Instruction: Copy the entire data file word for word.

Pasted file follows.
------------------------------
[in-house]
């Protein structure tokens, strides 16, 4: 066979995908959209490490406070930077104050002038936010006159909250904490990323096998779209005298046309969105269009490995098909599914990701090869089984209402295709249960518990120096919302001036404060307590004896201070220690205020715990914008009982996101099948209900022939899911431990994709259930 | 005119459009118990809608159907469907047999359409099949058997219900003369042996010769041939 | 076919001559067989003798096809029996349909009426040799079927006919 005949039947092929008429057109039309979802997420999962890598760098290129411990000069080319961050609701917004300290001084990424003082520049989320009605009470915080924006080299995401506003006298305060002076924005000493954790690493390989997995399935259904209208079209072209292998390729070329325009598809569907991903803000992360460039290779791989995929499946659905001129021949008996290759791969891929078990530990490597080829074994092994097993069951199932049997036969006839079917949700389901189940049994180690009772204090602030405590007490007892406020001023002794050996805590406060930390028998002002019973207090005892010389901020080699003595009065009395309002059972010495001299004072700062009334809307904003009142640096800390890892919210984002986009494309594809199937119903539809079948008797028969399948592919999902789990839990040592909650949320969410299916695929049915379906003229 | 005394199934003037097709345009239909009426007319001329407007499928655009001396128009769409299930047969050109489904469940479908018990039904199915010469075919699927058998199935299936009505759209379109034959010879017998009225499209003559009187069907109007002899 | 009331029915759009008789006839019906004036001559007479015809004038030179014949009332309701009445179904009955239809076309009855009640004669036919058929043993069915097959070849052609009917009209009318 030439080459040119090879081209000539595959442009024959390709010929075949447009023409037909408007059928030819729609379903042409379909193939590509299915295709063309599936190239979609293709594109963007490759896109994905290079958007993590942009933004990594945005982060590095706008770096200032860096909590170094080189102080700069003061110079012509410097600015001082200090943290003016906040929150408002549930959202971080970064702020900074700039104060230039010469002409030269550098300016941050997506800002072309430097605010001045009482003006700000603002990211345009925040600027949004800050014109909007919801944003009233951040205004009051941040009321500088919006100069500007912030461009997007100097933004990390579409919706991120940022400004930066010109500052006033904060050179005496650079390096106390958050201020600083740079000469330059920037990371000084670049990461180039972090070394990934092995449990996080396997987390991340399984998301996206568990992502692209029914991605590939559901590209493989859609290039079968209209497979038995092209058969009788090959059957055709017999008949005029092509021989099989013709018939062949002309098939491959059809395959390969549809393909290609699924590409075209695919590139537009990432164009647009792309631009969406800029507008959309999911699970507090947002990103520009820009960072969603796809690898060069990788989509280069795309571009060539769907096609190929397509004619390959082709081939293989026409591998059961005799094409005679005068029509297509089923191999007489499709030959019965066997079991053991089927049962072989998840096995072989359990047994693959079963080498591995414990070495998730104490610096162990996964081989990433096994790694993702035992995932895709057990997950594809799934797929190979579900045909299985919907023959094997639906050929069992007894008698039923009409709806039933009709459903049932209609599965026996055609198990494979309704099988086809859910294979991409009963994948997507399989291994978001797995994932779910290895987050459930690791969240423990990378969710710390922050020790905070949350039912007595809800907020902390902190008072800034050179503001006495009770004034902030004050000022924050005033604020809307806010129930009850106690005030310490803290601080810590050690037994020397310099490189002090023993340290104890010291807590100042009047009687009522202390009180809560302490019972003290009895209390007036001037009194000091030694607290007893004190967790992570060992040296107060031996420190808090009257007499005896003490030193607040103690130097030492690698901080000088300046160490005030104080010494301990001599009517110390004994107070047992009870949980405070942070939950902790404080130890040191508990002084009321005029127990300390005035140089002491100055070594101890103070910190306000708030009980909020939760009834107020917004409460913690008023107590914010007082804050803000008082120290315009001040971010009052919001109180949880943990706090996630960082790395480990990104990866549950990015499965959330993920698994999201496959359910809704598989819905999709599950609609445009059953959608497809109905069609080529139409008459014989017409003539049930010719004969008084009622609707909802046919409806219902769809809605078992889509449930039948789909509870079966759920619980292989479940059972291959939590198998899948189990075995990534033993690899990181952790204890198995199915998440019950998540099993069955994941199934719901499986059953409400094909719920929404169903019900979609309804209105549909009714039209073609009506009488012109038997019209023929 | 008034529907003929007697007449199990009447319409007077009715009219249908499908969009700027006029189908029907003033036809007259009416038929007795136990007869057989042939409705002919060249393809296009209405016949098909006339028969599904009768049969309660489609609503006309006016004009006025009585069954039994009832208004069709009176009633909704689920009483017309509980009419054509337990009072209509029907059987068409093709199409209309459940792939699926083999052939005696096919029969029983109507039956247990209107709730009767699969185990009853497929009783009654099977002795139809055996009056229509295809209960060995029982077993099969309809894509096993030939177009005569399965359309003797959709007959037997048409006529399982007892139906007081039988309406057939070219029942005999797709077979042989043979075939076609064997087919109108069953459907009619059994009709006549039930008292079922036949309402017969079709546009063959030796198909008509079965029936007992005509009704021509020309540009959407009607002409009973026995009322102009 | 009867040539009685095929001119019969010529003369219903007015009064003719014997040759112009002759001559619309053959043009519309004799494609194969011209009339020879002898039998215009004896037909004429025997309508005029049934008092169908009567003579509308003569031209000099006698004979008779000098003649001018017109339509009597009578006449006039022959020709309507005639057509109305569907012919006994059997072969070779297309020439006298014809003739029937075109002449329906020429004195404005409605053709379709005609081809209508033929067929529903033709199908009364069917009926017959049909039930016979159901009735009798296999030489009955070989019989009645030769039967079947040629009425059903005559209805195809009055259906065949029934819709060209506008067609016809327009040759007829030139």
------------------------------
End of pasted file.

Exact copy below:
[in-house]
């Protein structure tokens, strides 16, 4: 066979995908959209490490406070930077104050002038936010006159909250904490990323096998779209005298046309969105269009490995098909599914990701090869089984209402295709249960518990120096919302001036404060307590004896201070220690205020715990914008009982996101099948209900022939899911431990994709259930 | 005119459009118990809608159907469907047999359409099949058997219900003369042996010769041939 | 076919001559067989003798096809029996349909009426040799079927006919 005949039947092929008429057109039309979802997420999962890598760098290129411990000069080319961050609701917004300290001084990424003082520049989320009605009470915080924006080299995401506003006298305060002076924005000493954790690493390989997995399935259904209208079209072209292998390729070329325009598809569907991903803000992360460039290779791989995929499946659905001129021949008996290759791969891929078990530990490597080829074994092994097993069951199932049997036969006839079917949700389901189940049994180690009772204090602030405590007490007892406020001023002794050996805590406060930390028998002002019973207090005892010389901020080699003595009065009395309002059972010495001299004072700062009334809307904003009142640096800390890892919210984002986009494309594809199937119903539809079948008797028969399948592919999902789990839990040592909650949320969410299916695929049915379906003229 | 005394199934003037097709345009239909009426007319001329407007499928655009001396128009769409299930047969050109489904469940479908018990039904199915010469075919699927058998199935299936009505759209379109034959010879017998009225499209003559009187069907109007002899 | 009331029915759009008789006839019906004036001559007479015809004038030179014949009332309701009445179904009955239809076309009855009640004669036919058929043993069915097959070849052609009917009209009318 030439080459040119090879081209000539595959442009024959390709010929075949447009023409037909408007059928030819729609379903042409379909193939590509299915295709063309599936190239979609293709594109963007490759896109994905290079958007993590942009933004990594945005982060590095706008770096200032860096909590170094080189102080700069003061110079012509410097600015001082200090943290003016906040929150408002549930959202971080970064702020900074700039104060230039010469002409030269550098300016941050997506800002072309430097605010001045009482003006700000603002990211345009925040600027949004800050014109909007919801944003009233951040205004009051941040009321500088919006100069500007912030461009997007100097933004990390579409919706991120940022400004930066010109500052006033904060050179005496650079390096106390958050201020600083740079000469330059920037990371000084670049990461180039972090070394990934092995449990996080396997987390991340399984998301996206568990992502692209029914991605590939559901590209493989859609290039079968209209497979038995092209058969009788090959059957055709017999008949005029092509021989099989013709018939062949002309098939491959059809395959390969549809393909290609699924590409075209695919590139537009990432164009647009792309631009969406800029507008959309999911699970507090947002990103520009820009960072969603796809690898060069990788989509280069795309571009060539769907096609190929397509004619390959082709081939293989026409591998059961005799094409005679005068029509297509089923191999007489499709030959019965066997079991053991089927049962072989998840096995072989359990047994693959079963080498591995414990070495998730104490610096162990996964081989990433096994790694993702035992995932895709057990997950594809799934797929190979579900045909299985919907023959094997639906050929069992007894008698039923009409709806039933009709459903049932209609599965026996055609198990494979309704099988086809859910294979991409009963994948997507399989291994978001797995994932779910290895987050459930690791969240423990990378969710710390922050020790905070949350039912007595809800907020902390902190008072800034050179503001006495009770004034902030004050000022924050005033604020809307806010129930009850106690005030310490803290601080810590050690037994020397310099490189002090023993340290104890010291807590100042009047009687009522202390009180809560302490019972003290009895209390007036001037009194000091030694607290007893004190967790992570060992040296107060031996420190808090009257007499005896003490030193607040103690130097030492690698901080000088300046160490005030104080010494301990001599009517110390004994107070047992009870949980405070942070939950902790404080130890040191508990002084009321005029127990300390005035140089002491100055070594101890103070910190306000708030009980909020939760009834107020917004409460913690008023107590914010007082804050803000008082120290315009001040971010009052919001109180949880943990706090996630960082790395480990990104990866549950990015499965959330993920698994999201496959359910809704598989819905999709599950609609445009059953959608497809109905069609080529139409008459014989017409003539049930010719004969008084009622609707909802046919409806219902769809809605078992889509449930039948789909509870079966759920619980292989479940059972291959939590198998899948189990075995990534033993690899990181952790204890198995199915998440019950998540099993069955994941199934719901499986059953409400094909719920929404169903019900979609309804209105549909009714039209073609009506009488012109038997019209023929 | 008034529907003929007697007449199990009447319409007077009715009219249908499908969009700027006029189908029907003033036809007259009416038929007795136990007869057989042939409705002919060249393809296009209405016949098909006339028969599904009768049969309660489609609503006309006016004009006025009585069954039994009832208004069709009176009633909704689920009483017309509980009419054509337990009072209509029907059987068409093709199409209309459940792939699926083999052939005696096919029969029983109507039956247990209107709730009767699969185990009853497929009783009654099977002795139809055996009056229509295809209960060995029982077993099969309809894509096993030939177009005569399965359309003797959709007959037997048409006529399982007892139906007081039988309406057939070219029942005999797709077979042989043979075939076609064997087919109108069953459907009619059994009709006549039930008292079922036949309402017969079709546009063959030796198909008509079965029936007992005509009704021509020309540009959407009607002409009973026995009322102009 | 009867040539009685095929001119019969010529003369219903007015009064003719014997040759112009002759001559619309053959043009519309004799494609194969011209009339020879002898039998215009004896037909004429025997309508005029049934008092169908009567003579509308003569031209000099006698004979008779000098003649001018017109339509009597009578006449006039022959020709309507005639057509109305569907012919006994059997072969070779297309020439006298014809003739029937075109002449329906020429004195404005409605053709379709005609081809209508033929067929529903033709199908009364069917009926017959049909039930016979159901009735009798296999030489009955070989019989009645030769039967079947040629009425059903005559209805195809009055259906065949029934819709060209506008067609016809327009040759007829030139």